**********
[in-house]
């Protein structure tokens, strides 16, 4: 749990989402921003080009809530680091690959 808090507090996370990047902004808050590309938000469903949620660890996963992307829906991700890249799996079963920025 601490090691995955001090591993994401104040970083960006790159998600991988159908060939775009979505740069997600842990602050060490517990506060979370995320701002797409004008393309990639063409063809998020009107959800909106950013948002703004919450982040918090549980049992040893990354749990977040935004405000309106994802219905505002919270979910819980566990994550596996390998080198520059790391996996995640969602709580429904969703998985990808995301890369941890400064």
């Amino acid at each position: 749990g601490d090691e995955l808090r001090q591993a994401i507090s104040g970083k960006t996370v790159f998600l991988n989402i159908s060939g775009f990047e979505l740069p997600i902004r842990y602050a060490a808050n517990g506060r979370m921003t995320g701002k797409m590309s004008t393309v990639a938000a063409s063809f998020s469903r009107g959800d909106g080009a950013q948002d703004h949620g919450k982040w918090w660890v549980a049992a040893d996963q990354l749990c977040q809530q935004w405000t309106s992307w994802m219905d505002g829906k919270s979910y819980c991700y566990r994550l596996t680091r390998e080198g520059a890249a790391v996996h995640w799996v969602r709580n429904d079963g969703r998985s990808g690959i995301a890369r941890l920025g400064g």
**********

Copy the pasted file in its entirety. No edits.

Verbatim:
[in-house]
């Protein structure tokens, strides 16, 4: 749990989402921003080009809530680091690959 808090507090996370990047902004808050590309938000469903949620660890996963992307829906991700890249799996079963920025 601490090691995955001090591993994401104040970083960006790159998600991988159908060939775009979505740069997600842990602050060490517990506060979370995320701002797409004008393309990639063409063809998020009107959800909106950013948002703004919450982040918090549980049992040893990354749990977040935004405000309106994802219905505002919270979910819980566990994550596996390998080198520059790391996996995640969602709580429904969703998985990808995301890369941890400064």
């Amino acid at each position: 749990g601490d090691e995955l808090r001090q591993a994401i507090s104040g970083k960006t996370v790159f998600l991988n989402i159908s060939g775009f990047e979505l740069p997600i902004r842990y602050a060490a808050n517990g506060r979370m921003t995320g701002k797409m590309s004008t393309v990639a938000a063409s063809f998020s469903r009107g959800d909106g080009a950013q948002d703004h949620g919450k982040w918090w660890v549980a049992a040893d996963q990354l749990c977040q809530q935004w405000t309106s992307w994802m219905d505002g829906k919270s979910y819980c991700y566990r994550l596996t680091r390998e080198g520059a890249a790391v996996h995640w799996v969602r709580n429904d079963g969703r998985s990808g690959i995301a890369r941890l920025g400064g």